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Minister of Health Rona Ambrose announces a support package for victims of the drug thalidomide in Edmonton in March.

Jason Franson/The Globe and Mail

When Parliament unanimously passed a motion on Dec. 1 to extend "full support" to the country's surviving thalidomide victims, it seemed as though a long and cruel era of neglect was over. Five months later, the neglect continues.

Simply put, the victims still don't know what they are going to get in the way of lifelong support. They have been told it's coming, but Health Minister Rona Ambrose has refused to provide any details to the Thalidomide Victims Association of Canada, the group that first raised the issue of compensation last year.

Ms. Ambrose should be giving comfort to thalidomide victims, not causing them anxiety. Then again, she has never been particularly well disposed to them. Ms. Ambrose ignored the group's original requests for a meeting last year. After The Globe and Mail wrote a series of stories, the Health Minister was suddenly more receptive. Those articles, along with the courageous advocacy of the victims association, led to the motion in Parliament.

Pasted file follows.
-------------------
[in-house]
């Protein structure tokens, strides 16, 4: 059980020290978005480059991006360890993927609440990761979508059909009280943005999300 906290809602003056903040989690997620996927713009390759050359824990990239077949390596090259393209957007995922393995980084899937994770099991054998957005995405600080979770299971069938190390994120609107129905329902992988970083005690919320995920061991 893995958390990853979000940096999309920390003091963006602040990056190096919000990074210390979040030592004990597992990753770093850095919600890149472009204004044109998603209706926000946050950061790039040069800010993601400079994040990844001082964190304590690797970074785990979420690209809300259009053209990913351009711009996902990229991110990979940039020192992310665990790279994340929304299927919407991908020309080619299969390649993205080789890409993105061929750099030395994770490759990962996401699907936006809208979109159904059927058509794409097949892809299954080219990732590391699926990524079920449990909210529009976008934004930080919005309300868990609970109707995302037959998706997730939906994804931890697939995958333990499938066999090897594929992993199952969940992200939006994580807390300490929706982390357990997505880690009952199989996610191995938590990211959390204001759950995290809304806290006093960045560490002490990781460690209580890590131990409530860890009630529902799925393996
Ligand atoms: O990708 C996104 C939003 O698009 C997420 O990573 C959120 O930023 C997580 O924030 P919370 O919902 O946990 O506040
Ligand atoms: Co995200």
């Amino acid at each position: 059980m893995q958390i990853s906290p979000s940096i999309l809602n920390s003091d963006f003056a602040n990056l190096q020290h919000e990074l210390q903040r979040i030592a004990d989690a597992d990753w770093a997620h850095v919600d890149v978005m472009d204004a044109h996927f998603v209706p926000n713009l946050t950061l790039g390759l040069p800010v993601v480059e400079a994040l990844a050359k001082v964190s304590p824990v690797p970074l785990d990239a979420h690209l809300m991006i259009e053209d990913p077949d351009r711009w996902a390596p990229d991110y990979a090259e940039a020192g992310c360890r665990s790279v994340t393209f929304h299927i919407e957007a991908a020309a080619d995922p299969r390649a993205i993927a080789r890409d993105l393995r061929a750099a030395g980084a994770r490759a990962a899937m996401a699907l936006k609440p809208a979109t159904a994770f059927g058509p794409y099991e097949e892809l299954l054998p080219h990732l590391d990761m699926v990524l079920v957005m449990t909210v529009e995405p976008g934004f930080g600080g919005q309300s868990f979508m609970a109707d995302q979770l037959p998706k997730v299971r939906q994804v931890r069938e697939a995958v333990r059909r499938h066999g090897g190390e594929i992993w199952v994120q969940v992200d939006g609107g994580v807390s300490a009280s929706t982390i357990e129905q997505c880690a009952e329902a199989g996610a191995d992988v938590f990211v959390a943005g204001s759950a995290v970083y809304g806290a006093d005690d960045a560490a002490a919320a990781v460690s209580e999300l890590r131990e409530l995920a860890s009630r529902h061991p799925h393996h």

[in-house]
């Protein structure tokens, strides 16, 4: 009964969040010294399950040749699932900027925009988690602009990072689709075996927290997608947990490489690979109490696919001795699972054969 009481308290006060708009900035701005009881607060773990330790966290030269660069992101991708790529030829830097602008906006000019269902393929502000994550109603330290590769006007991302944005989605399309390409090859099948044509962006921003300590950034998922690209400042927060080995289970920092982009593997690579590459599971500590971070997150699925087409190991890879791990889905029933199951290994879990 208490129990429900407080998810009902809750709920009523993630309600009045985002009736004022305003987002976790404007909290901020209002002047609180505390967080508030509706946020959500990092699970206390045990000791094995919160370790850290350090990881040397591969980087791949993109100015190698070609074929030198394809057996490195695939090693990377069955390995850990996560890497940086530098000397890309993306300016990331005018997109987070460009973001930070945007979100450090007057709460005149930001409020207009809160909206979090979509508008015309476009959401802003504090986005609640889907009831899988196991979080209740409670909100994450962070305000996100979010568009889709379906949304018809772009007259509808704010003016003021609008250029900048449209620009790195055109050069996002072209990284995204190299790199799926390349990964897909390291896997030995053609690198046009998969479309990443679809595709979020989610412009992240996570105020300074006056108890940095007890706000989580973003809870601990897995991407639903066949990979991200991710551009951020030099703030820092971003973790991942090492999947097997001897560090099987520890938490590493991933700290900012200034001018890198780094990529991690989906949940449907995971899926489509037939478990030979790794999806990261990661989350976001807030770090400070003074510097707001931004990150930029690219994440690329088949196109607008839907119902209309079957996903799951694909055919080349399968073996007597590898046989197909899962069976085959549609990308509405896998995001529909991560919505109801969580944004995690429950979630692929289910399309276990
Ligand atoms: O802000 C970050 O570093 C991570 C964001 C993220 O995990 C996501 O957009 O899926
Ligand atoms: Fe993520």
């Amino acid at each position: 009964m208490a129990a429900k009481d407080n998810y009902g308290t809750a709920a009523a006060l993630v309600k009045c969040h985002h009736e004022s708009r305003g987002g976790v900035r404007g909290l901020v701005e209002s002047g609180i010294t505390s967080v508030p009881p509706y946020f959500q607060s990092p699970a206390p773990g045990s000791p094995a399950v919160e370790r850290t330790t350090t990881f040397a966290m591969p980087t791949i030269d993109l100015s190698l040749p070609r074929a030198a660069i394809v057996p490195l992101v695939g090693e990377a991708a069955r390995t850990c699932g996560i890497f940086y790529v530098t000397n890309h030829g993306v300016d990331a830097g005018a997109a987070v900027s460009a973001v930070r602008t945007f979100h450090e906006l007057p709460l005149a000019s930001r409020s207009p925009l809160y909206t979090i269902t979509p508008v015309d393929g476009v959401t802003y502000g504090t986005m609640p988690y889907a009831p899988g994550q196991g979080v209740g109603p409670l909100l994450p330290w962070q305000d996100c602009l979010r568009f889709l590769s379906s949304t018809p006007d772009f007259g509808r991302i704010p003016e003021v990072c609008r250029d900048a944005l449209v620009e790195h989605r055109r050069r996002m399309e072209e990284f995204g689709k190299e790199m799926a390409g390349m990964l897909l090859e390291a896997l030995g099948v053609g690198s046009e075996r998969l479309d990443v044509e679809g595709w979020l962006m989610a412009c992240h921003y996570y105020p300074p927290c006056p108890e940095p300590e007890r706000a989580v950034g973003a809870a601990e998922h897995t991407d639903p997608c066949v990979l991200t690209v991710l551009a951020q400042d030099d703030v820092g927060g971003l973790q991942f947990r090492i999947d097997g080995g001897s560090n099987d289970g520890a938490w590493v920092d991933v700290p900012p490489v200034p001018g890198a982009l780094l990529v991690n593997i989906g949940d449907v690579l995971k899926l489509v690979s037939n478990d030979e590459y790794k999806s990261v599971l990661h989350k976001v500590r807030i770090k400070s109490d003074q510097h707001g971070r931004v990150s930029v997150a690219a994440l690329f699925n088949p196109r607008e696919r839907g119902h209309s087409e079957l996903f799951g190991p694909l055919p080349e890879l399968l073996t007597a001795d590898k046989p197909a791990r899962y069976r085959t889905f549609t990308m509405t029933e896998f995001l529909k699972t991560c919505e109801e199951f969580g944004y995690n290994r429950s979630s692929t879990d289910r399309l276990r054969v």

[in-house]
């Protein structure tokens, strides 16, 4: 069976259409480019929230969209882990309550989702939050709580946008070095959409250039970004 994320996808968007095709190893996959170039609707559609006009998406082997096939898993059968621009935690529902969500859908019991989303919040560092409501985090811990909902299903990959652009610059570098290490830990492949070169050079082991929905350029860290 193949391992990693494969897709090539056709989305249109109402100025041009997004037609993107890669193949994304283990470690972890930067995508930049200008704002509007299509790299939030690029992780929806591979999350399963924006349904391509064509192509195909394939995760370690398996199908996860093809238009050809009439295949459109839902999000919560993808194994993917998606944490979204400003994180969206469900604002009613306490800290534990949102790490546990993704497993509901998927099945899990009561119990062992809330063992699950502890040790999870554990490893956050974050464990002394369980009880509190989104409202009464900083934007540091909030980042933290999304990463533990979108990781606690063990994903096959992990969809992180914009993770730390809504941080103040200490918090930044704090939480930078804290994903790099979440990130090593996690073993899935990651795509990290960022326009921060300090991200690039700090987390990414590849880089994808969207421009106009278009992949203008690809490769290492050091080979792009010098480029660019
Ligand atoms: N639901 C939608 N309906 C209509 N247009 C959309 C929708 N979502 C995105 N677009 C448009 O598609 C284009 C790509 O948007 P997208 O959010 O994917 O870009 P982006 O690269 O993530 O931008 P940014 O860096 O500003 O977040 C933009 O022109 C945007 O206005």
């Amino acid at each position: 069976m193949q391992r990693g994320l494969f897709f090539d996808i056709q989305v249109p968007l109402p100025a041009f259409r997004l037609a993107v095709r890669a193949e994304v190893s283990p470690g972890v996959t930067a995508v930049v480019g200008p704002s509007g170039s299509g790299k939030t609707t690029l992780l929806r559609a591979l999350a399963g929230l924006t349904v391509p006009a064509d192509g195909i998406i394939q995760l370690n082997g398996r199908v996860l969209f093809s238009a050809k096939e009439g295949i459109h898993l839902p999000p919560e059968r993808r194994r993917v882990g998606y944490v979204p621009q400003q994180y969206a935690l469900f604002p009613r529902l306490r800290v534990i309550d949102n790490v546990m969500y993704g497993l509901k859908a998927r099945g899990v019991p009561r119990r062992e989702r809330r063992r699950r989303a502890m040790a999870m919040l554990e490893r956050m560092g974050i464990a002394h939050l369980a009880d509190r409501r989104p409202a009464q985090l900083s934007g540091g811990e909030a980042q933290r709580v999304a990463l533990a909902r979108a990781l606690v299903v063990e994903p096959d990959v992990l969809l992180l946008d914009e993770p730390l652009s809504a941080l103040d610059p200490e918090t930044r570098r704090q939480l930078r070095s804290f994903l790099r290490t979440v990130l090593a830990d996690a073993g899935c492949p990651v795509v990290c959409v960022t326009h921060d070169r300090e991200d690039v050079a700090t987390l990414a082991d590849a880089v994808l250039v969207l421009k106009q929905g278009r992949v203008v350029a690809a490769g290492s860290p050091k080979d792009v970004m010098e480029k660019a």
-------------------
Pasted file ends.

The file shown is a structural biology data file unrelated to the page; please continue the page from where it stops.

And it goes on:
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Ms. Ambrose subsequently announced that each of the victims would receive a lump-sum payment of $125,000 as part of a $180-million support package. But she never consulted the group. Before making the announcement, she gave the victims group's executive director, Mercédes Benegbi, only 30 minutes notice.

That was in March. The months are ticking by. Canada's thalidomide victims are aging and suffering. Their condition is a direct result of the government's decision to allow an inadequately tested drug to be sold to pregnant women in the 1950s and '60s. They have long deserved compensation. And now it is being dangled in front of them by a Health Minister whose recent public statements have not demonstrated much sympathy for their plight.

When the victims association began its lobbying last year, it represented 97 people. Three have since died. The rest are waiting to find out what their futures hold. It must be agonizing for them but, instead of despairing, they are being proactive. They have told Ms. Ambrose that if they haven't heard anything by May 25, they will go to Parliament Hill to protest.

It's appalling that it might come to that. Ms. Ambrose owes thalidomide victims far more courtesy than she has displayed to date.

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